In his essay, ‘How R Tngz, Dude?’, Colin Campbell discusses several major problems with the current cell phone culture. Cell phone culture is a relatively recent phenomenon, but it has quickly become more than a simple communication tool for most people, especially for adolescents. The adoption of cell phone as a primary tool of communication and entertainment has revolutionized our society, but it also has brought a distortion of the boundary between personal and public life, especially for adolescents (Nurullah, 2009, p.1).
The use of cell phone has many benefits, including easy accessibility to others during an emergency situation and its power to create a common bond between different people around the world. “By tying individuals to a larger community, they can challenge authority, such as that of the government or of the media, and they can increase the number of viewpoints available to shape public opinion” (Hanson, 2007, p.66). In other words, mobile phone can assist in solidifying democracy around the world. However, cell phone usage also has undesirable psychological and sociological effects on society.
Firstly, excessive cell phone usage interferes with traditional forms of social interaction, and affects people’s ability to develop the kind of complex social skills necessary in life. Many advanced forms of communication, such as mobile texting, are replacing old methods of communication, but our society is still dominated by people to people interactions. Majority of university education is still centred on person to person interaction, and same can be said for most working environments. If a person does not develop complex social skills required in work places and other social settings, their chances of success in real life diminishes rapidly.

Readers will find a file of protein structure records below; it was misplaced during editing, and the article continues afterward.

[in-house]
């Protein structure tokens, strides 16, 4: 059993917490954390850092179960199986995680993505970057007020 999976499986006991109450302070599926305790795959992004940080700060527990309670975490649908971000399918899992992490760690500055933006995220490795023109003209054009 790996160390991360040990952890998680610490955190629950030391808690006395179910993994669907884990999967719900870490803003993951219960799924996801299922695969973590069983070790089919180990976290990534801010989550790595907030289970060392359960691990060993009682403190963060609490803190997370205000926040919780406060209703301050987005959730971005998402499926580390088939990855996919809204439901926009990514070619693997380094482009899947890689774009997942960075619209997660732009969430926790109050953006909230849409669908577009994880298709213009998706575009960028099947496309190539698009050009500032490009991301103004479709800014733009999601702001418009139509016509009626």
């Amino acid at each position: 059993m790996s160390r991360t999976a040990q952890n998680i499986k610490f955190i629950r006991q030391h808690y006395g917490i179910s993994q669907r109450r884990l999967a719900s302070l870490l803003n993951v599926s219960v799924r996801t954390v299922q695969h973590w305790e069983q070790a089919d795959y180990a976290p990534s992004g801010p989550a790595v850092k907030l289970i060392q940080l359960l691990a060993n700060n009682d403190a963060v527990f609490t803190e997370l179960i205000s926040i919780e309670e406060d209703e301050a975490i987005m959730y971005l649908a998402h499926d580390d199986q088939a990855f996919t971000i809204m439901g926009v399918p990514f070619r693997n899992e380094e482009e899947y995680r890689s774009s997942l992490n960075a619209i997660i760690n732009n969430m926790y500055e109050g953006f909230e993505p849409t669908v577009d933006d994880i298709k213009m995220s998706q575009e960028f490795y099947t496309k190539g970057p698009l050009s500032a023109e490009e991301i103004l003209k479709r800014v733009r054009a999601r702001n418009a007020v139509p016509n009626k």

Secondly, excessive cell phone text messaging results in a distortion of the traditional English language. Majority of adolescents around the world are using texting service, and...
References: Goggin, G. (2006). Cell phone culture: mobile technology in everyday life.. London and New York: Routledge.
Hanson, J. (2007). How cell phones and internet change the way we live, work and play. London: Praeger.
Nurullah, A. S. (2009). The Cell phone as an agent of social change. 6(1), Retrieved from http://ualberta.academia.edu/AbuSadatNurullah/Papers/109273/The-Cell-Phone-as-an-Agent-of-Social-Change
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